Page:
If you don't mind, I won't be writing much on my experience. Not because I dont want to share, but because I am afraid if I write too much, I would be prone to riak (boasting?) or might induce other people to make fitnah from misconception.
But I do would like to share this:
Performing the Hajj is truly like going to battle. You leave your family behind, you take along only the essentials and you make do with whatever we have.
But the battle is not only physical, it was also emotional, psychological and spiritual.
I believe that Allah gives you lessons to learn everyday, irregardless of whether you are on Hajj or not, but somehow during that period, perhaps due to the situation, lessons seems to be more intense and you are somewhat forced to learn it.
I learned a very shocking thing about myself during this hajj.
I learned that even though I consider myself to be a very open minded, understanding and polite person, deep down inside I am actually very presumptuous and judgemental.
My mom's main advice to me was to watch what I say and to try to keep my mouth shut and refrain from giving my opinion whenever I feel the need to (for she surely knows her daughter well). I did not heed my mother's advice. I admonished someone close to me for being judgemental, only to realize that I myself was being judgemental of her. I hurt her feelings and was wrecked with guilt until I approached her for forgiveness. Truly we are meant to be friends, because she forgave me, masya-Allah.
I realize that each and everyone who went for the hajj has their own private battles and private lessons to learn. You really need to learn the lesson on your own, no one is going to take you aside and point out to you what you need to learn. Being confined in terms of space and schedule really force you to really look into yourself and discover and think about who you really are and what you want to become.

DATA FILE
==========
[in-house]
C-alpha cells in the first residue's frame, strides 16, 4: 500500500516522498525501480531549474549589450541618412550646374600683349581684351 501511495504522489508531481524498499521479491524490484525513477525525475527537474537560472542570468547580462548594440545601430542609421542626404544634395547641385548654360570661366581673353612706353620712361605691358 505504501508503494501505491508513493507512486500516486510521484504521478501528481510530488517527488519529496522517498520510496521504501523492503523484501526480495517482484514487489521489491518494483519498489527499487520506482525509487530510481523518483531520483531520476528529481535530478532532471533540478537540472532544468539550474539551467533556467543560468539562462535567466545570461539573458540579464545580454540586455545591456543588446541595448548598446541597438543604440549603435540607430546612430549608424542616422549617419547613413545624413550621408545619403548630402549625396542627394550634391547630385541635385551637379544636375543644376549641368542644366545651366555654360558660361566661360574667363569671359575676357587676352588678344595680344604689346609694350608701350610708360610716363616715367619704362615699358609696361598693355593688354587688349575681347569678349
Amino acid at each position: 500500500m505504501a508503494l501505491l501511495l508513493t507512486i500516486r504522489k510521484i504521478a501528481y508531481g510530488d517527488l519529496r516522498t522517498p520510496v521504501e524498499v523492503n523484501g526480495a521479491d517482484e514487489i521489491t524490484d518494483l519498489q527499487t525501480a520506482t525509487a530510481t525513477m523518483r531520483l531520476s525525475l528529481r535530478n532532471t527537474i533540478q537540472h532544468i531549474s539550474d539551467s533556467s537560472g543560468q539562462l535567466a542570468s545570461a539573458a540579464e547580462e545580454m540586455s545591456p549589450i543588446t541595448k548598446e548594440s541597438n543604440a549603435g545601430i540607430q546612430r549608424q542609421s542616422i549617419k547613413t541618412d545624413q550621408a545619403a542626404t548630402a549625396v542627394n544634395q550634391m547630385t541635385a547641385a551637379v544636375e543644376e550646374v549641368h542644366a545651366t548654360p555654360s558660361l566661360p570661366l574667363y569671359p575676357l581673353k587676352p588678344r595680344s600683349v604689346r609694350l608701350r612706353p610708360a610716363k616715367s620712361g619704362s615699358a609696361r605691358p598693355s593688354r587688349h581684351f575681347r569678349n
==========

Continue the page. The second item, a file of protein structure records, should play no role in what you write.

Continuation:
They tell you to do alot of dzikr and reading the Qur'an and think about Allah, and even though you do it for Allah, I discovered that all those actually benefited me more than I can explain. It kept me away from doing wrong things, it reminded me of what was important in life, and masya-Allah, I even found a verse that provided a solution to a dillema that I have been struggling with for most of my life. Truly, Allah is great.
Even when I thought a situation is bad, friends all around remind me that Allah is All-knowing and he's trying to teach me a lesson, I think about Allah and try to find the lesson in the bad situation, and Alhamdulillah, I got through it.
I never understood it when people come back from Hajj say they had a 'beautiful experience', but now I do. Masya-Allah.
Insya-Allah, I have prayed for all of you to have peace, happiness and good health.
May Allah grant my prayers and accept my hajj. Amin.
p/s I'd do another post on tips for Hajj (i.e. what to bring, what to do). But maybe in a few days, okay, coz I still need to do laundry then pick up my kids (Gosh, I missed them so much!!)
Concocted by elisataufik at 11:54 AM
Thursday, December 04, 2008
Alhamdulillah, I think I have everything I need.
I leave everything else to Allah.
Please pray for the safety of my children.
Please pray for Hajj that is mabrur (accepted by Allah) and a safe return, for my husband and I.
my number is on my FB account if you have last minute requests for me to make du'a for you.